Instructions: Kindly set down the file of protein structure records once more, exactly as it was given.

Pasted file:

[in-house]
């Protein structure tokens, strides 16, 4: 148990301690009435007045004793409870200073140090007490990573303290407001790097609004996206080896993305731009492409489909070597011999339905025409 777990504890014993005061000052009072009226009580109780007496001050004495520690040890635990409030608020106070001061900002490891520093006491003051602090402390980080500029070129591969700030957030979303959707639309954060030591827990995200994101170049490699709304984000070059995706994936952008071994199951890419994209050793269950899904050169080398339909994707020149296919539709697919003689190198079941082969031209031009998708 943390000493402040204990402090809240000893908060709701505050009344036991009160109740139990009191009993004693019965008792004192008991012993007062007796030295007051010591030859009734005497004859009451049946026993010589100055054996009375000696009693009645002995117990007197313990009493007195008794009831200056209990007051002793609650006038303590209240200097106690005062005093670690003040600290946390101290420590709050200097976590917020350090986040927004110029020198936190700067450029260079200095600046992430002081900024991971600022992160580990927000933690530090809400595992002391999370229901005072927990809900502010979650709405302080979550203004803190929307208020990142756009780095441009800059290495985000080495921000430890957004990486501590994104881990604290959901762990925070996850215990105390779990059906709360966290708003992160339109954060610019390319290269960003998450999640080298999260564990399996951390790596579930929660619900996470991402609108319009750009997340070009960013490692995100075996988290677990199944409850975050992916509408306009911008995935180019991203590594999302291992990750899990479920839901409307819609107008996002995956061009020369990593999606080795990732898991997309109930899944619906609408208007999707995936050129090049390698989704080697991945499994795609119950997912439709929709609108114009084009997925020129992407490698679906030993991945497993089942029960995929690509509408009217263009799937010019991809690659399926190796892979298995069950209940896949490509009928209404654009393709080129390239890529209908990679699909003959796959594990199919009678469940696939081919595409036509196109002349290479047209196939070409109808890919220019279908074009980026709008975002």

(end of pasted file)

[in-house]
């Protein structure tokens, strides 16, 4: 148990301690009435007045004793409870200073140090007490990573303290407001790097609004996206080896993305731009492409489909070597011999339905025409 777990504890014993005061000052009072009226009580109780007496001050004495520690040890635990409030608020106070001061900002490891520093006491003051602090402390980080500029070129591969700030957030979303959707639309954060030591827990995200994101170049490699709304984000070059995706994936952008071994199951890419994209050793269950899904050169080398339909994707020149296919539709697919003689190198079941082969031209031009998708 943390000493402040204990402090809240000893908060709701505050009344036991009160109740139990009191009993004693019965008792004192008991012993007062007796030295007051010591030859009734005497004859009451049946026993010589100055054996009375000696009693009645002995117990007197313990009493007195008794009831200056209990007051002793609650006038303590209240200097106690005062005093670690003040600290946390101290420590709050200097976590917020350090986040927004110029020198936190700067450029260079200095600046992430002081900024991971600022992160580990927000933690530090809400595992002391999370229901005072927990809900502010979650709405302080979550203004803190929307208020990142756009780095441009800059290495985000080495921000430890957004990486501590994104881990604290959901762990925070996850215990105390779990059906709360966290708003992160339109954060610019390319290269960003998450999640080298999260564990399996951390790596579930929660619900996470991402609108319009750009997340070009960013490692995100075996988290677990199944409850975050992916509408306009911008995935180019991203590594999302291992990750899990479920839901409307819609107008996002995956061009020369990593999606080795990732898991997309109930899944619906609408208007999707995936050129090049390698989704080697991945499994795609119950997912439709929709609108114009084009997925020129992407490698679906030993991945497993089942029960995929690509509408009217263009799937010019991809690659399926190796892979298995069950209940896949490509009928209404654009393709080129390239890529209908990679699909003959796959594990199919009678469940696939081919595409036509196109002349290479047209196939070409109808890919220019279908074009980026709008975002």